Password Synchronization

Roeland M.J. Meyer rmeyer at
Fri Dec 26 21:25:25 GMT 1997

At 08:09 27-12-97 +1100, Simon Hyde wrote:
>On Thu, 25 Dec 1997 05:57:15 +1100, you wrote:
>>>user: lkcl
>>>password: foo
>>>if (strequal(unixcrypt(lmcrypt(foo)), getunixlmpasswd(lkcl)))
>>Regardless of how it's done, it'll take too many CPU cycles to do, for a
>>production machine. Basically, what is asked for is a crack process on the
>>SMB passwd, to be run each time the passwd changes. Even if it is strictly
>>limited to passwd change events, consider the CPU cycles involved when
>>doing the initial passwd-crack run for a 1000-user database. Yes, it's
>>certainly do-able, on a short-run basis, but it can not happen in
>>zero-time. Even using the DBM approach I mentioned earlier, the DBM spacee
>>required will be measured in the 10's of GB, or larger (I haven't actually
>>run the exact calculations).
>>>about the only way i can think of that would get around this one is to
>>>modify the unix login system to go _via_ the 16 byte lm hash:
>>This is certainly unacceptable. As was pointed out earlier, the SMB passwd
>>is definitely crackable.
>You don't see what he is suggesting:
>In order to make it possible to authenticate an NT encrypted passwd against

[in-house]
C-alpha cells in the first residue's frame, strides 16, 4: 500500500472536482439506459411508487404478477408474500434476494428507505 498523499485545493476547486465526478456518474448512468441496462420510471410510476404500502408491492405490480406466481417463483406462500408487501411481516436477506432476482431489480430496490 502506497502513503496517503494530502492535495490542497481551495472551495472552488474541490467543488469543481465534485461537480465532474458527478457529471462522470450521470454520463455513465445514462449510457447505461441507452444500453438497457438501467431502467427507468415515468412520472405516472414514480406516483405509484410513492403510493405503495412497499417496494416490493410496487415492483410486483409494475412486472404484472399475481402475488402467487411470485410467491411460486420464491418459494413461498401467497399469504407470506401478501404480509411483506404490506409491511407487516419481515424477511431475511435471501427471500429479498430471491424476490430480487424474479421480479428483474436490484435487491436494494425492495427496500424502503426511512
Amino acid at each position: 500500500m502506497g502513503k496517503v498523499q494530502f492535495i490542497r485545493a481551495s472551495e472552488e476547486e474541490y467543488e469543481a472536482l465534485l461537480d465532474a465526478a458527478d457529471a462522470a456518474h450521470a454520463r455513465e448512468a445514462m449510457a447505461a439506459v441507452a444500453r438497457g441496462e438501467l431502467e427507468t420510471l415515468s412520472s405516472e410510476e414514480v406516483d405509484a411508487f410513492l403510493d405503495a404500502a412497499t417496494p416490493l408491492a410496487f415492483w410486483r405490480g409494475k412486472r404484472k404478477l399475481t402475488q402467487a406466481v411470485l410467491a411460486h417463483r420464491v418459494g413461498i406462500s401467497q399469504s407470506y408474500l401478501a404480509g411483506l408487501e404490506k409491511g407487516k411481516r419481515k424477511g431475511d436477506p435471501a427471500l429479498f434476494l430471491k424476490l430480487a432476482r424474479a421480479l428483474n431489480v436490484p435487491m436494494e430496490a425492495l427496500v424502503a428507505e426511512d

>the Unix passwd database you don't actually need to store the NT encrypted
>passwd, you can simply encrypt the (already) NT encrypted password and
>compare this against the Unix password file, ie you alter login to do:
>text passwd -> NT encrypted passwd -> unix encrypted ( NT encrypted passwd)
>and then compare this value with the password file
>This would remove the problem of NT passwords being too easy to decrypt and
>still give you the possibility of validating NT encrypted passwords.

This would work only in the instance that the user did NOT want to login
with a shell account. Also, the NT encrypted password is much too long for
the Unix passwd file (32 char vs 8 char).
Roeland M.J. Meyer, ISOC (InterNIC RM993)
e-mail:		mailto:rmeyer at
Personalweb pages:
Company web-site:
"The FBI doesn't want to read encrypted documents,
   they want to read YOUR encrypted documents."

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